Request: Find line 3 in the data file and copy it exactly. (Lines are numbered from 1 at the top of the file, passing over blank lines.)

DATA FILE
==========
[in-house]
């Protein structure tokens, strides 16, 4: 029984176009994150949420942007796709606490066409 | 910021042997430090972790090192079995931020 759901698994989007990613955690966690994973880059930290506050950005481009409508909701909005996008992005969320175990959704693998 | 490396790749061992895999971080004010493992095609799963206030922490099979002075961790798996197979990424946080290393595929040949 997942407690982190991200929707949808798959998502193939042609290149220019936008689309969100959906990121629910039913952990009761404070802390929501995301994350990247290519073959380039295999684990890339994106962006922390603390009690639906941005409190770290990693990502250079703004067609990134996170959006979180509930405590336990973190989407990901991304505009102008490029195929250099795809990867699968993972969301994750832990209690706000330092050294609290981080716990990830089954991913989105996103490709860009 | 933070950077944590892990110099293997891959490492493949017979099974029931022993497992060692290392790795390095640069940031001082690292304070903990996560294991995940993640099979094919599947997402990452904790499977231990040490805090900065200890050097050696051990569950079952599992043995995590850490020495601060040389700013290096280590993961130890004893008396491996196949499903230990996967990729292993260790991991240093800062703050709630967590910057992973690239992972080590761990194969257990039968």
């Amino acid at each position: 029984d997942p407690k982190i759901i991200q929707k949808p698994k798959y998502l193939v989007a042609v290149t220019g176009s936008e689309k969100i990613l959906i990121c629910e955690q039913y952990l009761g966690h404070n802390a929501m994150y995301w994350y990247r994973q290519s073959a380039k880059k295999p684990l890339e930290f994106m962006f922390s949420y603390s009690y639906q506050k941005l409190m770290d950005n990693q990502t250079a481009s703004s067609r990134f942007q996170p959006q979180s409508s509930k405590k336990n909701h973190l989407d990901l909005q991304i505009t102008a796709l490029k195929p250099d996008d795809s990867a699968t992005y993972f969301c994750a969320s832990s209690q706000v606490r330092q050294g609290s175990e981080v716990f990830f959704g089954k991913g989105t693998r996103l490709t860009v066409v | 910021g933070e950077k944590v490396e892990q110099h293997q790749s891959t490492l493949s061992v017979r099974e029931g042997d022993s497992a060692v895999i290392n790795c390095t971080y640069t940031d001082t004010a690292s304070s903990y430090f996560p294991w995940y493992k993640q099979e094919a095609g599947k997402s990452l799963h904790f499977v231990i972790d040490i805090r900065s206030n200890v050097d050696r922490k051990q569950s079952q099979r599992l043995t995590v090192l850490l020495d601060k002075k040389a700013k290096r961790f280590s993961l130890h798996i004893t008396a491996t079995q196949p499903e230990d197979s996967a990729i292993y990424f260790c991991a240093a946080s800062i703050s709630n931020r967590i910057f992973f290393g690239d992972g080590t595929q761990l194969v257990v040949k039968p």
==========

């Amino acid at each position: 029984d997942p407690k982190i759901i991200q929707k949808p698994k798959y998502l193939v989007a042609v290149t220019g176009s936008e689309k969100i990613l959906i990121c629910e955690q039913y952990l009761g966690h404070n802390a929501m994150y995301w994350y990247r994973q290519s073959a380039k880059k295999p684990l890339e930290f994106m962006f922390s949420y603390s009690y639906q506050k941005l409190m770290d950005n990693q990502t250079a481009s703004s067609r990134f942007q996170p959006q979180s409508s509930k405590k336990n909701h973190l989407d990901l909005q991304i505009t102008a796709l490029k195929p250099d996008d795809s990867a699968t992005y993972f969301c994750a969320s832990s209690q706000v606490r330092q050294g609290s175990e981080v716990f990830f959704g089954k991913g989105t693998r996103l490709t860009v066409v | 910021g933070e950077k944590v490396e892990q110099h293997q790749s891959t490492l493949s061992v017979r099974e029931g042997d022993s497992a060692v895999i290392n790795c390095t971080y640069t940031d001082t004010a690292s304070s903990y430090f996560p294991w995940y493992k993640q099979e094919a095609g599947k997402s990452l799963h904790f499977v231990i972790d040490i805090r900065s206030n200890v050097d050696r922490k051990q569950s079952q099979r599992l043995t995590v090192l850490l020495d601060k002075k040389a700013k290096r961790f280590s993961l130890h798996i004893t008396a491996t079995q196949p499903e230990d197979s996967a990729i292993y990424f260790c991991a240093a946080s800062i703050s709630n931020r967590i910057f992973f290393g690239d992972g080590t595929q761990l194969v257990v040949k039968p």